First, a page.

BY AMY KEYISHIAN
THOUGH MY home is firmly ensconced
in the suburbs, I hear roosters crowing
day and night. Investigative dog-walking
revealed chicken coops two blocks away
on either side. I’d say this was part of the
revelation of moving out of San Francisco,
but, even there, three of our neighbors
had chickens, offering us extra eggs when
they went on vacation. Apparently, raising
suburban chickens is becoming popular
enough for the accouterments, such as
coops, organic feed and more, to be readily available.
Frankly, from a busy-working-parent
point of view, backyard chickens may be
the perfect labor-efficient solution to food-chain guilt. Both Robert Ludlow, owner of
Back YardChickens.com, and author and
chicken expert Gail Damerow are reassuring about the daily upkeep.
“Daily maintenance takes mere min-
utes,” Damerow says. “Go out, open the
coop’s entry/exit door and make sure your
hens are all accounted for. Top off their food
and water. Make sure the gate is secure.
Then repeat in the evening, when you go in
to close the door for the night. On the week-
ends, you replace the bedding [shavings or
similar material] and scrub the feeder and
drinker. That’s pretty much it.”
To start your flock, you have a few op-
tions: You can start with baby chicks or get
nearly grown hens advertised as “ready to
lay.” Where it’s available, Craigslist is a
good source for chickens, but Damerow
also recommends cacklehatchery.com.
Depending on the breed of chicken you
get, you could net a projected ;;; eggs per
hen per year.
When I considered raising chickens,
my biggest fears were: Do I need to have a
rooster? And do I have to kill the chickens
once they stop laying eggs, after about five
years, even though they may live to be
seven? Damerow says it’s OK to be senti-
mental as long as you don’t mind getting
fewer eggs for a while, and you don’t need
to get a rooster unless you are hoping to
hatch your own chicks. Predators are the
biggest threat; even in the city, there are
raccoons intent on their own fowl thievery.
According to the thoroughly helpful
getting-started info on Ludlow’s site, there
is no magic number of chickens or square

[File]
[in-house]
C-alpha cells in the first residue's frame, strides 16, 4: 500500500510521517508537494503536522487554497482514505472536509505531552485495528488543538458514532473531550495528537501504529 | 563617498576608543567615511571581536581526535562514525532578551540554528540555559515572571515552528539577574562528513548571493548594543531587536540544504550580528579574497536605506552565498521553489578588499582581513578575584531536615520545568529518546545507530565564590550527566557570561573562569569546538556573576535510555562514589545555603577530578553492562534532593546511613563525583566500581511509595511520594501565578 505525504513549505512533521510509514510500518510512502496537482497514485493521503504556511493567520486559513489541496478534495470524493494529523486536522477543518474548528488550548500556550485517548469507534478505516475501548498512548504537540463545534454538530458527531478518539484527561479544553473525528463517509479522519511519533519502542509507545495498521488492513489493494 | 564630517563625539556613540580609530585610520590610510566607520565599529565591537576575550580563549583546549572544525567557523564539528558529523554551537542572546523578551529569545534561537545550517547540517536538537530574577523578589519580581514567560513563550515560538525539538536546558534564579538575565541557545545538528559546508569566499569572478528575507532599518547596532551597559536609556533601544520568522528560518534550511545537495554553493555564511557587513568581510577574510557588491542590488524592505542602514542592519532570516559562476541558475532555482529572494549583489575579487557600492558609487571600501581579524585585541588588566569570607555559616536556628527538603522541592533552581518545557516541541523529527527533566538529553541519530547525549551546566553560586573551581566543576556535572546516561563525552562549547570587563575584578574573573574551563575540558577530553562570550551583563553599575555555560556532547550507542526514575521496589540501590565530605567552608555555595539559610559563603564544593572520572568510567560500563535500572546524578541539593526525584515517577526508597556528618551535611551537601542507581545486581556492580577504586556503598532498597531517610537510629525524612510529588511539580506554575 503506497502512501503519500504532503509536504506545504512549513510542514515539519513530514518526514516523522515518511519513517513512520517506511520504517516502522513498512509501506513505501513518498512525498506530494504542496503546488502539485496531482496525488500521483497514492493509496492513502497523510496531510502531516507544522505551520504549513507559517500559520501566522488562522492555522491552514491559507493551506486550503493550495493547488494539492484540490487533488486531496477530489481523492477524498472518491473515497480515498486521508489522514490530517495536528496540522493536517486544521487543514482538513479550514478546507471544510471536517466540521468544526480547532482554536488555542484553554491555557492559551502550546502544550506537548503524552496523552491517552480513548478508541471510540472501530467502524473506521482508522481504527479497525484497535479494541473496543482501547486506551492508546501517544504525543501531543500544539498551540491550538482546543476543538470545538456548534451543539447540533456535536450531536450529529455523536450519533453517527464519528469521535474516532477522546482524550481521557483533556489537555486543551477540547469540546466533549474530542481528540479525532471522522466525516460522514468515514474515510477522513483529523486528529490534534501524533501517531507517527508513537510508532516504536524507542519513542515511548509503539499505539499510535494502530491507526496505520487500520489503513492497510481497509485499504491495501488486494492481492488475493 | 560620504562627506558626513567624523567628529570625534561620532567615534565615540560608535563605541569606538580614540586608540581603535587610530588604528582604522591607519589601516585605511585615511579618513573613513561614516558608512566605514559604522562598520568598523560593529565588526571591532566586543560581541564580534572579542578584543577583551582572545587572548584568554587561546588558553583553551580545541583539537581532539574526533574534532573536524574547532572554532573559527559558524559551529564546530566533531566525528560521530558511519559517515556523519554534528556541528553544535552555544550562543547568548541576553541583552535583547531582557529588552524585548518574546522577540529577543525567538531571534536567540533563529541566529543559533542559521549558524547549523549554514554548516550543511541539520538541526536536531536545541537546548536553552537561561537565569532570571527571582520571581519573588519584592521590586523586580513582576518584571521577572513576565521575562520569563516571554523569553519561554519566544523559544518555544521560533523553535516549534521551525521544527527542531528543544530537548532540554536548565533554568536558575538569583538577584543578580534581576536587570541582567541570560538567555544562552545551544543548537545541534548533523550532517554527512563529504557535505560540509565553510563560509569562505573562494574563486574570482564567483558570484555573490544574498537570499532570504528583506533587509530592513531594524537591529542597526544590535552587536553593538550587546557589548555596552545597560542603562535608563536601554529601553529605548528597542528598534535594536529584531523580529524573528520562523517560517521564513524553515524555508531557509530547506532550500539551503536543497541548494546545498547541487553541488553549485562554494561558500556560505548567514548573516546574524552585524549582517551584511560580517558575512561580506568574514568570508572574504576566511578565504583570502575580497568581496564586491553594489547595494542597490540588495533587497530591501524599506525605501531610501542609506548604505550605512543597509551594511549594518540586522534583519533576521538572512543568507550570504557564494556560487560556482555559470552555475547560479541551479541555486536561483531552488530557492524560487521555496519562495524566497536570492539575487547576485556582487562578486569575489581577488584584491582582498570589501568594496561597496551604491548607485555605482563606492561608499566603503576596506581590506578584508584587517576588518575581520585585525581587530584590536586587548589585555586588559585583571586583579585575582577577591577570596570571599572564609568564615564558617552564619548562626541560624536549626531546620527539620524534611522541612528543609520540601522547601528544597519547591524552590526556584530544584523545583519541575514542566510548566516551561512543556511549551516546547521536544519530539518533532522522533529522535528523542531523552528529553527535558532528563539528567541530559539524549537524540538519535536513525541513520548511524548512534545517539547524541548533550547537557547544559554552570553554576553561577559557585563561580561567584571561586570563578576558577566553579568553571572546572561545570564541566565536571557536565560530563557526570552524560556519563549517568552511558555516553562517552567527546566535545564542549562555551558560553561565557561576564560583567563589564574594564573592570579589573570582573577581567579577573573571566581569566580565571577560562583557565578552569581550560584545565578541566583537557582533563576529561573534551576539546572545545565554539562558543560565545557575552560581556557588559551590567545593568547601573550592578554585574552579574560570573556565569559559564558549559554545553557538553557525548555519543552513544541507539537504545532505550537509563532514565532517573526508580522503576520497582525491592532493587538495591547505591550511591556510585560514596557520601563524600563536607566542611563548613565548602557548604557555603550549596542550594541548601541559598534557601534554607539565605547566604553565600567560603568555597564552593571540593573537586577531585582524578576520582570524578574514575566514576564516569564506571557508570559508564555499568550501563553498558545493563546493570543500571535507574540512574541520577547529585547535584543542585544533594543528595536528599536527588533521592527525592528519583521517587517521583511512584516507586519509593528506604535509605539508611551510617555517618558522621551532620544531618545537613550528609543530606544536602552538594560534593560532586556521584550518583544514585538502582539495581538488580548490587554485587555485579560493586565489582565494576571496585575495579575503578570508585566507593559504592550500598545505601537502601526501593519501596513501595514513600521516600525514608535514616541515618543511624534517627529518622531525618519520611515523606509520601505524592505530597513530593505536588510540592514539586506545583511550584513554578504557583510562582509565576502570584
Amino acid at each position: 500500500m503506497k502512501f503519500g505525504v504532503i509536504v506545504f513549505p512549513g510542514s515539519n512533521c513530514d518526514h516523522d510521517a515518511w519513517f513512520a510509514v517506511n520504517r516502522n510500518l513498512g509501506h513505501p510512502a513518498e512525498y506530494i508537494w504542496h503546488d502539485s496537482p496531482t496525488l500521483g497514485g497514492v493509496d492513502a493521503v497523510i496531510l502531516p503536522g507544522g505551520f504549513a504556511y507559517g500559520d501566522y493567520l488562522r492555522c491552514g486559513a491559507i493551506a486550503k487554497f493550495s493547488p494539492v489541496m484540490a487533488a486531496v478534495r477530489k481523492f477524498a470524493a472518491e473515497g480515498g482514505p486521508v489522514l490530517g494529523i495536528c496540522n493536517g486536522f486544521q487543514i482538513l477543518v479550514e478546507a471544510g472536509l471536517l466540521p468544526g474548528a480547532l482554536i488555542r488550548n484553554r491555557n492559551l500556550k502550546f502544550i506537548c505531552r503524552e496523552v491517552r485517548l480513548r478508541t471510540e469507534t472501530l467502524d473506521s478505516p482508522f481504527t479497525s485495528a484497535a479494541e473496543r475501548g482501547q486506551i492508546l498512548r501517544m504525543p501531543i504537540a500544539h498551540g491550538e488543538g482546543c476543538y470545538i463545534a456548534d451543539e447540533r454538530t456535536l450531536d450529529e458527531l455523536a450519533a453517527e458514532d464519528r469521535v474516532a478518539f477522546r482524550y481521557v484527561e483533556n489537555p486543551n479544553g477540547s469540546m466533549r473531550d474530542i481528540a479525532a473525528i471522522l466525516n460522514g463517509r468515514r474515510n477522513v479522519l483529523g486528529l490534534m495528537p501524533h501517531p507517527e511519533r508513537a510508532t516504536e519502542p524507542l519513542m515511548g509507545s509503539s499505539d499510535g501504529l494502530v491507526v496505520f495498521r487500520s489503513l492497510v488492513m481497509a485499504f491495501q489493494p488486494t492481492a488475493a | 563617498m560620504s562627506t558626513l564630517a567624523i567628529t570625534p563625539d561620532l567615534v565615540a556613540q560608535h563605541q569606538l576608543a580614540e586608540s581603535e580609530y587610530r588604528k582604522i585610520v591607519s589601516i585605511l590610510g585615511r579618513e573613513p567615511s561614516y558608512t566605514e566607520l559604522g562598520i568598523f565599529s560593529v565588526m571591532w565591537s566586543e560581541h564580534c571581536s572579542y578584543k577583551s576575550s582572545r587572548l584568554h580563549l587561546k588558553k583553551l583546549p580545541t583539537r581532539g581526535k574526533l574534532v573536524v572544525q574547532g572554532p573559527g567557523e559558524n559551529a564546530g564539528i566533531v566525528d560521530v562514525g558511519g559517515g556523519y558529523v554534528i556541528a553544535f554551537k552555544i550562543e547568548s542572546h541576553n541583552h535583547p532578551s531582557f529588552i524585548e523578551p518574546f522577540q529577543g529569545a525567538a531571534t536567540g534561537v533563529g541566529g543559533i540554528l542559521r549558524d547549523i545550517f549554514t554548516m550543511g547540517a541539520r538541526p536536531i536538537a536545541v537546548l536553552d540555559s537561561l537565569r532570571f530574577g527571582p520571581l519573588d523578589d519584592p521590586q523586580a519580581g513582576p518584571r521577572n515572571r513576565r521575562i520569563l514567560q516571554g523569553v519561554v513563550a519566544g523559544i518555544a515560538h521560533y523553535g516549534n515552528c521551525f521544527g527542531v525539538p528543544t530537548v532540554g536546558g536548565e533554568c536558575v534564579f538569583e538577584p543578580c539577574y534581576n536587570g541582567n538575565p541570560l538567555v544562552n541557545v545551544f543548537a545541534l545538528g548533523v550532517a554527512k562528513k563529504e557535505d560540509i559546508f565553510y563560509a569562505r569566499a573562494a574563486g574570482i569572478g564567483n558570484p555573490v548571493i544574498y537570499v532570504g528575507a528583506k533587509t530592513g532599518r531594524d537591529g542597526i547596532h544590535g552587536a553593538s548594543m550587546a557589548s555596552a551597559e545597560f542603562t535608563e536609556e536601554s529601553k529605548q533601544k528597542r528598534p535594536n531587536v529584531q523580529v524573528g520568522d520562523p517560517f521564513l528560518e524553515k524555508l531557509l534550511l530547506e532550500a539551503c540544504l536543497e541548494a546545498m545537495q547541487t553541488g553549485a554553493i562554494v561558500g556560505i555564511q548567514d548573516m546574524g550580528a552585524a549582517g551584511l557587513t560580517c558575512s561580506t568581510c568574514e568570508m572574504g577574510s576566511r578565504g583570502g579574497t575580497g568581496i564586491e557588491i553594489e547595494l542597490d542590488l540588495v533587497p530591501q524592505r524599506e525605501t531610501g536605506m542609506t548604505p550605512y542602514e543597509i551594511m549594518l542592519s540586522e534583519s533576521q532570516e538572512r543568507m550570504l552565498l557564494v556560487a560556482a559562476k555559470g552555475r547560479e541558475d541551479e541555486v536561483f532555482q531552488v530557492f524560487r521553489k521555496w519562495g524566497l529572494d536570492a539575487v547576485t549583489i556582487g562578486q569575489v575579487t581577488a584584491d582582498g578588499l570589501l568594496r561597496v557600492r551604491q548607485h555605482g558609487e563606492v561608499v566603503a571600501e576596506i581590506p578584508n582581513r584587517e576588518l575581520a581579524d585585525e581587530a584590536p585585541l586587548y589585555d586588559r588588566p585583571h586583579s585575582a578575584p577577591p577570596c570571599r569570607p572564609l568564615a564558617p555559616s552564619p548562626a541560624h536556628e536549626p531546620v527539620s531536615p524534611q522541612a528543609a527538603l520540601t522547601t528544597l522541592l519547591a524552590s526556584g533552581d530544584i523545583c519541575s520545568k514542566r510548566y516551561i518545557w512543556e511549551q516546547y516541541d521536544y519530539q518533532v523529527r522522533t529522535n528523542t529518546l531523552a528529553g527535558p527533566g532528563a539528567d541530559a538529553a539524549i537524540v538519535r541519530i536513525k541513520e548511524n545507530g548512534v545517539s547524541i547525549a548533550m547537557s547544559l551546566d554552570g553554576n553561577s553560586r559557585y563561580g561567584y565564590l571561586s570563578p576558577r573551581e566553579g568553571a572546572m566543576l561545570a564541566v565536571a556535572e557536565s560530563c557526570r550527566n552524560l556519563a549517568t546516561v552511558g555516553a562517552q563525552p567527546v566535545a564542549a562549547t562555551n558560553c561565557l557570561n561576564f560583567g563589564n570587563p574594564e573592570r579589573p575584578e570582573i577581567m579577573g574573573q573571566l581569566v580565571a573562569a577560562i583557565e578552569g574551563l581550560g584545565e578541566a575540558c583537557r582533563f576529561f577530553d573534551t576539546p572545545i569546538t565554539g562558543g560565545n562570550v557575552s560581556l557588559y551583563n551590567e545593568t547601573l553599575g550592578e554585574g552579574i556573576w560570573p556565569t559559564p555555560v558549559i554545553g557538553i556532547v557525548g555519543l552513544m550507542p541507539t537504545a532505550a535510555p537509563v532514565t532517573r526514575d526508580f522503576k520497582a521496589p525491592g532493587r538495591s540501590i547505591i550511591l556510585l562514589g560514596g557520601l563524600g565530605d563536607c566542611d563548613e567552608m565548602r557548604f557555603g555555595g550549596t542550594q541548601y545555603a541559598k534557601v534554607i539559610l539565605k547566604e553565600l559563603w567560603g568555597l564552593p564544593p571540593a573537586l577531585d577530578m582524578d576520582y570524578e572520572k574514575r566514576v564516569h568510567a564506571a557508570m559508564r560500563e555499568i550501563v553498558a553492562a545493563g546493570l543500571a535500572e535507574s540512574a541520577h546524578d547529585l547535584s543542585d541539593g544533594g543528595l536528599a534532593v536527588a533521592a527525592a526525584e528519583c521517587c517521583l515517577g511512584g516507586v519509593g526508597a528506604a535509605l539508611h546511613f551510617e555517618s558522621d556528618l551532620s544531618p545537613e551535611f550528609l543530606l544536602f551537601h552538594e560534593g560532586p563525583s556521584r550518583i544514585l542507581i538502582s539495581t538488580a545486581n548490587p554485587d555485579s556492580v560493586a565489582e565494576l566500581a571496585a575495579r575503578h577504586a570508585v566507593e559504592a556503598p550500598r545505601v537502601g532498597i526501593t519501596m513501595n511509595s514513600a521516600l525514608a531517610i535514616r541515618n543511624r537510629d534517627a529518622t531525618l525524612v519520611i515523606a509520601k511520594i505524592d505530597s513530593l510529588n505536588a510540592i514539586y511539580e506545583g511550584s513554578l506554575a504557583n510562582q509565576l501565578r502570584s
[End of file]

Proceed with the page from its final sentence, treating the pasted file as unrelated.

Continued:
feet guaranteed to work for every flock.
“The majority of people now raising back-
yard chickens in their suburban homes
have between four and ;;,” he says. “Chick-
ens are very social animals and we strongly
recommend against fewer than three.”
Popular wisdom recommends ; square
feet of coop space per hen, with ;; feet per
hen in their run.
From Damerow’s perch, “a gradual,
decades-long increase”—followed by a
media-driven spike—has directly im-
proved the overall pool of available chick-
ens. And that has even greater benefits.
She points out that more people rais-
ing a wide variety of chickens, in addition
to increasing the availability of locally pro-
duced fresh eggs, has a positive effect on
the diversity—and therefore the long-term
survival—of a variety of chicken breeds.
But that’s not what most backyard
farmers are after. Most fall right in the
middle of the spectrum, wanting to eat
locally and organically, and trying to find a
solution that works at home without being
“Many people want to become more
self-sufficient and take part in the local
and slow-food movements, but how many
have the land, time and resources to raise
cows and pigs?” says Ludlow. He’s part of
the aforementioned spike: When he cre-
ated BackYardChickens.com in ;;;;, it
had ;; members, and there are now more
than ;;;,;;;. That’s a lot of eggs.
The point is, unlike larger livestock,
backyard chickens are within the grasp
of average Joes and Josephines whose
closest previous relationship with a farmer
was with Eddie Albert on Green Acres.
To see if chickens could be right for
you, read through the resources listed
on Ludlow’s site. And if you need any additional encouragement, a search on eBay
for collectible egg cups worthy of your
homegrown eggs should be all the motivation you need. C
Amy Keyishian is a Bay Area–based
© ANNA HO YCHUK / SHU T TERSTOCK
• A light (if you
want to trick them
into laying more in
• Local backyard
chicken raising laws
NEED TO SET UP
YOUR EGG SHOP
• A predator-proof
coop with roosting
bars and nest boxes.
• Wood shavings
or straw, for bedding.
• A feeding system.
• A watering system.
• A heater (if your
RAISING CHICKENS IN
Chicken and rabbit coops are available on
Costco.com and at select Costco locations.
Members can also ;nd organic and
conventional eggs at their local Costco.
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